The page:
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Bonnie Speaks!

Investment guru for the nicotine products industry Bonnie Herzog of Wells Fargo Securities just got back from Vegas. It is unclear whether she won anything on the slot machines, but she came back with some clear ideas about the direction of the vaping products industry, and what it all means for the industry's financial backers. Let's hear what Bonnie has to say.

Wall Street's tobacco expert continues to "remain excited about the vast potential of the vapor category," but is unwilling to "call" what will happen from a "product format perspective". This could be a discreet way of avoiding a judgment on whether the FDA will cave in to Big Tobacco and heed the R.J. Reynolds request to outlaw their competition in the form of the vapor-tank market. Herzog does not venture a prediction on "which device or nicotine delivery format(s) will reign supreme."

Herzog notes that "disruptive technologies" vary in their speed of uptake. She is talking about things like cell phones and electronic cars, which offer consumers life-changing new products based on novel technologies. Cell phones went viral quickly, she observes, while electronic cars are taking longer to catch on (no doubt because they represent a more substantial investment). "Vapor/reduced risk alternatives" will be adopted more quickly, Herzog avers. Like duh! When the product you're addicted to is certifiably lethal, you have a strong incentive to try an alternative, no matter what vote-hungry mayor is trying to block your path.

Big Tobacco will play a key role, opines Herzog, in the shape of the industry to come. That may come as a disappointment to many vapers, who feel anger toward the companies that showed callous disregard for their customers' lives for so long. Investors tend to ignore ethical values when their bank books are at stake, and investors are Herzog's primary clients. But the vaping community may continue to root for the independents, regardless of what the wealthy death-merchants are doing.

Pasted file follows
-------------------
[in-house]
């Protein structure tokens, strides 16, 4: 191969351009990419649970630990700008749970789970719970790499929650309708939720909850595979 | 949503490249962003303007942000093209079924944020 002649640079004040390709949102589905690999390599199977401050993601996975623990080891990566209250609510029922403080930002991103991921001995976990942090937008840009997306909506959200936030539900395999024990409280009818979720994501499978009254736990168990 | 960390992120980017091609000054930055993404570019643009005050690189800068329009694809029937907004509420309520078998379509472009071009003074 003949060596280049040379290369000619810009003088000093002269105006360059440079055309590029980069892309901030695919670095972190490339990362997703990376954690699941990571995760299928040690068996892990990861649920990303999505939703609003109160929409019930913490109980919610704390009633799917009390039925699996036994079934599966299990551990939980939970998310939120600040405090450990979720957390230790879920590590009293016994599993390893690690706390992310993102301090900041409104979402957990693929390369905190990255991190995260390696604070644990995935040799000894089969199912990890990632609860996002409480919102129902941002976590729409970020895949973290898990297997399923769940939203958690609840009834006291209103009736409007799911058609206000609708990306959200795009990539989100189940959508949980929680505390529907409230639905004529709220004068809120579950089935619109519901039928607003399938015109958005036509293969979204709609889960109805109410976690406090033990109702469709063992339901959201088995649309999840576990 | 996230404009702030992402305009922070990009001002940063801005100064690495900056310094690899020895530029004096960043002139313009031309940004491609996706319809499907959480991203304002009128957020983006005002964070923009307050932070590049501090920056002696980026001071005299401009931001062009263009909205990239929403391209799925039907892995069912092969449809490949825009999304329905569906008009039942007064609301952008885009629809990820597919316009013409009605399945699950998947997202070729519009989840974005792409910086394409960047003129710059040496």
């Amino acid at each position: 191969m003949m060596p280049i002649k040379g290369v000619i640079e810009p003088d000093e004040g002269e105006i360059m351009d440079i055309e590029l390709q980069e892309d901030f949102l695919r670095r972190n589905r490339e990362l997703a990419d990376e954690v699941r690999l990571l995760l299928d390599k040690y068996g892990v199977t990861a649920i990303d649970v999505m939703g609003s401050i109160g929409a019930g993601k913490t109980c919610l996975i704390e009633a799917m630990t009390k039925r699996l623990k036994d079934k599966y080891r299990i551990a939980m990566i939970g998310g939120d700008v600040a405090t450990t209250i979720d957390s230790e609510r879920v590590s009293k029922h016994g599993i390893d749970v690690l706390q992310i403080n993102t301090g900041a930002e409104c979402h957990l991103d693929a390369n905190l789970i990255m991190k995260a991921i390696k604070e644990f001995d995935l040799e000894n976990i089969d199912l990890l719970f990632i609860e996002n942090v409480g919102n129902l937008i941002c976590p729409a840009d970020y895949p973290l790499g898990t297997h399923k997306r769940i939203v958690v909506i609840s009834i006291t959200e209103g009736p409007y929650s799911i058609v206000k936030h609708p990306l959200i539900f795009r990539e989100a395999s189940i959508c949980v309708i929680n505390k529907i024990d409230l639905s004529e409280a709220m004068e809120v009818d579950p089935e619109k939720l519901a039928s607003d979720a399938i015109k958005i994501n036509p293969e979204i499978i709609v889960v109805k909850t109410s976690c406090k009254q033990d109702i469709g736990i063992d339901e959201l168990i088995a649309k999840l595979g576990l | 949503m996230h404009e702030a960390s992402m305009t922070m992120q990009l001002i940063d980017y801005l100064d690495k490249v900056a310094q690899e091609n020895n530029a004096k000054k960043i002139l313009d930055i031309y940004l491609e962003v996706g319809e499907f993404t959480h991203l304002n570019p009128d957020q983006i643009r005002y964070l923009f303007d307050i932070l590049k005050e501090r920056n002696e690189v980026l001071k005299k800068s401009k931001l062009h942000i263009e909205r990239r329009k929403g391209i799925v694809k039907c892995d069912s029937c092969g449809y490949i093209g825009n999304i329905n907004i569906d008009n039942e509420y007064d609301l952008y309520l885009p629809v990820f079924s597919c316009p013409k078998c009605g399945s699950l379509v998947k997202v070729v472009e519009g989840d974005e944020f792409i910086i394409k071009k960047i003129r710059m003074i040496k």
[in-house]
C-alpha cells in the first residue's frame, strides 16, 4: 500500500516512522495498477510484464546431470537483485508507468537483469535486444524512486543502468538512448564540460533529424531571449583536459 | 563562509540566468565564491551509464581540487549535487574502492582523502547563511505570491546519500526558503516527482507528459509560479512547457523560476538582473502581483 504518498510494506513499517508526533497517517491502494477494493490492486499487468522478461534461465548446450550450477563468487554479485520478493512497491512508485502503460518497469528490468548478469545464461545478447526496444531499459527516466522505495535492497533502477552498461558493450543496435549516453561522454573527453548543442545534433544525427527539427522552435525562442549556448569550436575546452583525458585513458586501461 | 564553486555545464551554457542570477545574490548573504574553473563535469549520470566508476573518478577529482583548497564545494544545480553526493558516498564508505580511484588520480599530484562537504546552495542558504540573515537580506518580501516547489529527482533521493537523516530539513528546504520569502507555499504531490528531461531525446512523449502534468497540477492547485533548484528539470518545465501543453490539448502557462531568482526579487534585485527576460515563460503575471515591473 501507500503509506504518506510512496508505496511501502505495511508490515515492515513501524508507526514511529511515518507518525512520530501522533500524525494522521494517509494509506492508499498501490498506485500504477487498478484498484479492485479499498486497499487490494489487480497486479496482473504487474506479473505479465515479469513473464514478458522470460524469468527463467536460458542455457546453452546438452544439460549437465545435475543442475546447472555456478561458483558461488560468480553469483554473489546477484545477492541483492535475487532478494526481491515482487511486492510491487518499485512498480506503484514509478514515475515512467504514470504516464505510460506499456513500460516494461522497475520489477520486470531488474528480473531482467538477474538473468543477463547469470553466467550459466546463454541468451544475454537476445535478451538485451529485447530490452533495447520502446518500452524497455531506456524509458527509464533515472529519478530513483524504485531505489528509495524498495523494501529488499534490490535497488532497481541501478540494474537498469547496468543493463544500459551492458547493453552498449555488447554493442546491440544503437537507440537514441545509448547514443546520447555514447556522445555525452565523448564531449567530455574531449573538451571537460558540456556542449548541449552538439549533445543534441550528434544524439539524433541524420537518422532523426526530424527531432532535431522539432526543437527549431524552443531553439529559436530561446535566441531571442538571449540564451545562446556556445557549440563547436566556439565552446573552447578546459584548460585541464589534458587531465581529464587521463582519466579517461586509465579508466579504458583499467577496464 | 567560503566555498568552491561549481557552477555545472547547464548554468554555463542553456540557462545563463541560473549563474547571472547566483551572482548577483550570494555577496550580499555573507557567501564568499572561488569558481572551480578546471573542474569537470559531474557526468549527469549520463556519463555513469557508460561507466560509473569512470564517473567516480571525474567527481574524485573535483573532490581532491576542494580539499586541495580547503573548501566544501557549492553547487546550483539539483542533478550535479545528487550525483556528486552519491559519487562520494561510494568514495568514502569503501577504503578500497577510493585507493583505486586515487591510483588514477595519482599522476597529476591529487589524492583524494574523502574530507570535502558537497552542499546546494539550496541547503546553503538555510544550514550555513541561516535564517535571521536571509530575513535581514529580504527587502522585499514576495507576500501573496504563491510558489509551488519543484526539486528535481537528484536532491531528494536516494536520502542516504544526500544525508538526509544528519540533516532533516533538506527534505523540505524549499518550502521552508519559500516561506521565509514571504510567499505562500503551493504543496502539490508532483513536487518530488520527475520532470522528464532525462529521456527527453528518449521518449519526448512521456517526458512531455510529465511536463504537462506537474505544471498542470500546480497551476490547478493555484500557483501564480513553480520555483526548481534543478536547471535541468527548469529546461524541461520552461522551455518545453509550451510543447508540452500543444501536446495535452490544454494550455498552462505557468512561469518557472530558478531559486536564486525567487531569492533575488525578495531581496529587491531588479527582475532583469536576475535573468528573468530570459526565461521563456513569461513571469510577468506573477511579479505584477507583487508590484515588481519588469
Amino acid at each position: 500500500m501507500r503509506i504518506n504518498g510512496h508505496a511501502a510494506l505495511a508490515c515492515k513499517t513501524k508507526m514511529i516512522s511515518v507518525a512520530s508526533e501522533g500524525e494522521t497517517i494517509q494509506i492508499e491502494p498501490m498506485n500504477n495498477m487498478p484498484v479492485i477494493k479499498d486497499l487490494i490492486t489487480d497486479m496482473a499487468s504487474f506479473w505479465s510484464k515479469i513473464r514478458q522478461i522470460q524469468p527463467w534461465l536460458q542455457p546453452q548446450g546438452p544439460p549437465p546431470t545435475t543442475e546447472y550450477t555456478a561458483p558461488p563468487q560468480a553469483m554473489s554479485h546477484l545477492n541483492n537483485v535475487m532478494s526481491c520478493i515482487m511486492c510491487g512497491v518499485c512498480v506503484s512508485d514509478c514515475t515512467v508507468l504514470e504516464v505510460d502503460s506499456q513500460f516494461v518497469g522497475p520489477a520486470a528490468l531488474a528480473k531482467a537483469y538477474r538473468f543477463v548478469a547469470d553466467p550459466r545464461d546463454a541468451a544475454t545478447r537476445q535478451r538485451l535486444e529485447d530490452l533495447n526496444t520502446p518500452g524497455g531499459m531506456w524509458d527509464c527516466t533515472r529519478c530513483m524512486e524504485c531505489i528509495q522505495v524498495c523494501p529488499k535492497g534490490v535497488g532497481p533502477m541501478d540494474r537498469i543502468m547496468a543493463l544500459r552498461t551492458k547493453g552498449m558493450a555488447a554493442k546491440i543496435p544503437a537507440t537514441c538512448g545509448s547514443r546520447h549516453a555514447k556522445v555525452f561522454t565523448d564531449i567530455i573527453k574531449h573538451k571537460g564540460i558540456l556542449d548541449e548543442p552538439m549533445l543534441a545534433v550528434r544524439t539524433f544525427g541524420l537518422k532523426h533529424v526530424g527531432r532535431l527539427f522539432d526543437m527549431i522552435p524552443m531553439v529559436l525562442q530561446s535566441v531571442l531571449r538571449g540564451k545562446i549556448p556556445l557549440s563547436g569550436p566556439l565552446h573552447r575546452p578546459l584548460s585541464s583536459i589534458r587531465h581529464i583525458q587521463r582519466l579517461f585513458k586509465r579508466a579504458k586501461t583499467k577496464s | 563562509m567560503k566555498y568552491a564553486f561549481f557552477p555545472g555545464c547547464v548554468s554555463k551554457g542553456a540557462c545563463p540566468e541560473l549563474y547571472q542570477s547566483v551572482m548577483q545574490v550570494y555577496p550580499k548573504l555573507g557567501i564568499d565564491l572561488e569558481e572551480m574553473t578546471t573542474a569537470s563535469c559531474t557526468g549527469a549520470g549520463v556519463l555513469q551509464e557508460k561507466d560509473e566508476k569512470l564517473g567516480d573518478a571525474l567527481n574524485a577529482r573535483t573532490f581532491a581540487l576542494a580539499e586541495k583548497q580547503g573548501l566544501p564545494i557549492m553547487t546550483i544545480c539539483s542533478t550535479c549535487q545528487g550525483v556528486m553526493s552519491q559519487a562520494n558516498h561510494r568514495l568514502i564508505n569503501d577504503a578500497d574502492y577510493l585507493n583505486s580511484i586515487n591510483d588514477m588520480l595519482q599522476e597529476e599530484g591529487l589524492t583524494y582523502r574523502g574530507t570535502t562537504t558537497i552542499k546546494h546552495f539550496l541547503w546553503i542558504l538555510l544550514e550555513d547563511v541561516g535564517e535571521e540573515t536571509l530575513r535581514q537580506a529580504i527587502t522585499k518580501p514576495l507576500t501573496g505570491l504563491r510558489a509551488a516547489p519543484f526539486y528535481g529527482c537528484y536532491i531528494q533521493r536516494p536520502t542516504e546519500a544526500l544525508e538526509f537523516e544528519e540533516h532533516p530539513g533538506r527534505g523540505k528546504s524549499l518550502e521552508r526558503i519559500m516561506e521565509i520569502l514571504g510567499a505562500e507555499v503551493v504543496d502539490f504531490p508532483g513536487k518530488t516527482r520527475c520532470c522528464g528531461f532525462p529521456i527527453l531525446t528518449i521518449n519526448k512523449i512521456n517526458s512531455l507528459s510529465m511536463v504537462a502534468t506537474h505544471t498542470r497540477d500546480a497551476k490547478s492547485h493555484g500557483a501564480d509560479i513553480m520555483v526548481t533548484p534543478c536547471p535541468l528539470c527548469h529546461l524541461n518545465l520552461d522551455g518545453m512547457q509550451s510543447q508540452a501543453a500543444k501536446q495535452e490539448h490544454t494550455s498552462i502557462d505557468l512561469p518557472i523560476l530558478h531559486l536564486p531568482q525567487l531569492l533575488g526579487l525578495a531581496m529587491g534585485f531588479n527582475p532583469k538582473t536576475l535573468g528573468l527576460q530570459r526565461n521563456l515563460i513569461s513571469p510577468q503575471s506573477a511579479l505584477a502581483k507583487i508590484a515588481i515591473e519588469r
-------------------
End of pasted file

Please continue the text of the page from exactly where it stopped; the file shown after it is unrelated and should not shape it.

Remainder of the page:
The consensus is that the deeming regulations were a step in the right direction, and Herzog agrees. The panel Bonnie attended expects final regulations in a year or two. She expects the regs will increase credibility and drive innovation in the vapor category, and applauds the agency's acceptance of a "continuum of risk". Elements that remain unclear are the clearance pathway for new products, flavors, the acceptability of "open systems", online sales, and regulation of hardware components.

Herzog's company, Wells Fargo Securities, will be offering a conference for investors in New York City on November 20. Investors are to "hear directly from and network with industry leaders and visionaries in the burgeoning, game-changing vapor and e-cig category."

No doubt Bonnie Herzog's take on the future of the industry will provide a valuable yardstick for future developments.

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